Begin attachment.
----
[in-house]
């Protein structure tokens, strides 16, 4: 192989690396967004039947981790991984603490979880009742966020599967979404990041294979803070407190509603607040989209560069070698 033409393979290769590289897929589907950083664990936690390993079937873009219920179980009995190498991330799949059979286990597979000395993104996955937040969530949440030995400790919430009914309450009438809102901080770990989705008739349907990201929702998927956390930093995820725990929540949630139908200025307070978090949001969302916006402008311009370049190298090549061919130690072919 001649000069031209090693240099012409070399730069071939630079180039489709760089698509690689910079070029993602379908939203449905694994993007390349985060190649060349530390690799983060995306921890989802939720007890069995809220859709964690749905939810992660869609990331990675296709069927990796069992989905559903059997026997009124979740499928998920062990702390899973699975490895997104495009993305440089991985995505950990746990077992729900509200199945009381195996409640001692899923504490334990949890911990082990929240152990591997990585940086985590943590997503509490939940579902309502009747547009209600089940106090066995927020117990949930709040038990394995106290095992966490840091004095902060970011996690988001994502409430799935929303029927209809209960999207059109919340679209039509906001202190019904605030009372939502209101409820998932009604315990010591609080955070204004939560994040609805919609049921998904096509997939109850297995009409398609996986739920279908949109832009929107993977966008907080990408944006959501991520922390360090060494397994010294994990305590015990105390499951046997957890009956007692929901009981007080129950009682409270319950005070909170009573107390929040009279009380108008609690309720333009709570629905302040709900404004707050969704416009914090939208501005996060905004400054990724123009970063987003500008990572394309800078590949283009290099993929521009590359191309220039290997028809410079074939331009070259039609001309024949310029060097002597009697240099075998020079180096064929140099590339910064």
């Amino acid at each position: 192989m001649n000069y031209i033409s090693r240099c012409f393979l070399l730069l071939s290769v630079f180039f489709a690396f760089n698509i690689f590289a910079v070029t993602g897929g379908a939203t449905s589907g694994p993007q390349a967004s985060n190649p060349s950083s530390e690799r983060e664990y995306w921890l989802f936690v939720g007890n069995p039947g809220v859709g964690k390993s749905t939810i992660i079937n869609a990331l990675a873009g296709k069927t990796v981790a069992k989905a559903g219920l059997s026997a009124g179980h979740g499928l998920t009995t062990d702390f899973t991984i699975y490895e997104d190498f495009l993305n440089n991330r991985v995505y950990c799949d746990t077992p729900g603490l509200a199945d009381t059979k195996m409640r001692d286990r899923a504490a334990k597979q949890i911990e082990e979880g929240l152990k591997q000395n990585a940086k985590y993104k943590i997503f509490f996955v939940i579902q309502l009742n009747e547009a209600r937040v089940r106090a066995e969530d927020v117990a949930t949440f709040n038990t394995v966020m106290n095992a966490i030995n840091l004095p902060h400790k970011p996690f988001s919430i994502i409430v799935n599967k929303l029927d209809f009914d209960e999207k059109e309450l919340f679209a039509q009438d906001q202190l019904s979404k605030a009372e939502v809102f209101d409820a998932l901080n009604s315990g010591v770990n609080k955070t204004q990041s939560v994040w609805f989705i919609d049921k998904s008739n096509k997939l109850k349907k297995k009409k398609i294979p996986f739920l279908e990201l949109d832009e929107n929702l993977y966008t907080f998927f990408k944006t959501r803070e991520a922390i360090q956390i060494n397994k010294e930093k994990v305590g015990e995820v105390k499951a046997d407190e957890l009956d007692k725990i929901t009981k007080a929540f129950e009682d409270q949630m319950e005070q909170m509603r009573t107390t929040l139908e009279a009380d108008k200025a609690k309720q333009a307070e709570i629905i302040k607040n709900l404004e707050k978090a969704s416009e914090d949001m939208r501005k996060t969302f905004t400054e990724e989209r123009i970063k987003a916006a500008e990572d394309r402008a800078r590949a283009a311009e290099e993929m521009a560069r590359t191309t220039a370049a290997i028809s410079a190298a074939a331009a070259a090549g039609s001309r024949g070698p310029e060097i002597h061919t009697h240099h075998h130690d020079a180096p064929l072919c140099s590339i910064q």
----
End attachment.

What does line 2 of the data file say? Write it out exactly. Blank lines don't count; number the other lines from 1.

């Protein structure tokens, strides 16, 4: 192989690396967004039947981790991984603490979880009742966020599967979404990041294979803070407190509603607040989209560069070698 033409393979290769590289897929589907950083664990936690390993079937873009219920179980009995190498991330799949059979286990597979000395993104996955937040969530949440030995400790919430009914309450009438809102901080770990989705008739349907990201929702998927956390930093995820725990929540949630139908200025307070978090949001969302916006402008311009370049190298090549061919130690072919 001649000069031209090693240099012409070399730069071939630079180039489709760089698509690689910079070029993602379908939203449905694994993007390349985060190649060349530390690799983060995306921890989802939720007890069995809220859709964690749905939810992660869609990331990675296709069927990796069992989905559903059997026997009124979740499928998920062990702390899973699975490895997104495009993305440089991985995505950990746990077992729900509200199945009381195996409640001692899923504490334990949890911990082990929240152990591997990585940086985590943590997503509490939940579902309502009747547009209600089940106090066995927020117990949930709040038990394995106290095992966490840091004095902060970011996690988001994502409430799935929303029927209809209960999207059109919340679209039509906001202190019904605030009372939502209101409820998932009604315990010591609080955070204004939560994040609805919609049921998904096509997939109850297995009409398609996986739920279908949109832009929107993977966008907080990408944006959501991520922390360090060494397994010294994990305590015990105390499951046997957890009956007692929901009981007080129950009682409270319950005070909170009573107390929040009279009380108008609690309720333009709570629905302040709900404004707050969704416009914090939208501005996060905004400054990724123009970063987003500008990572394309800078590949283009290099993929521009590359191309220039290997028809410079074939331009070259039609001309024949310029060097002597009697240099075998020079180096064929140099590339910064």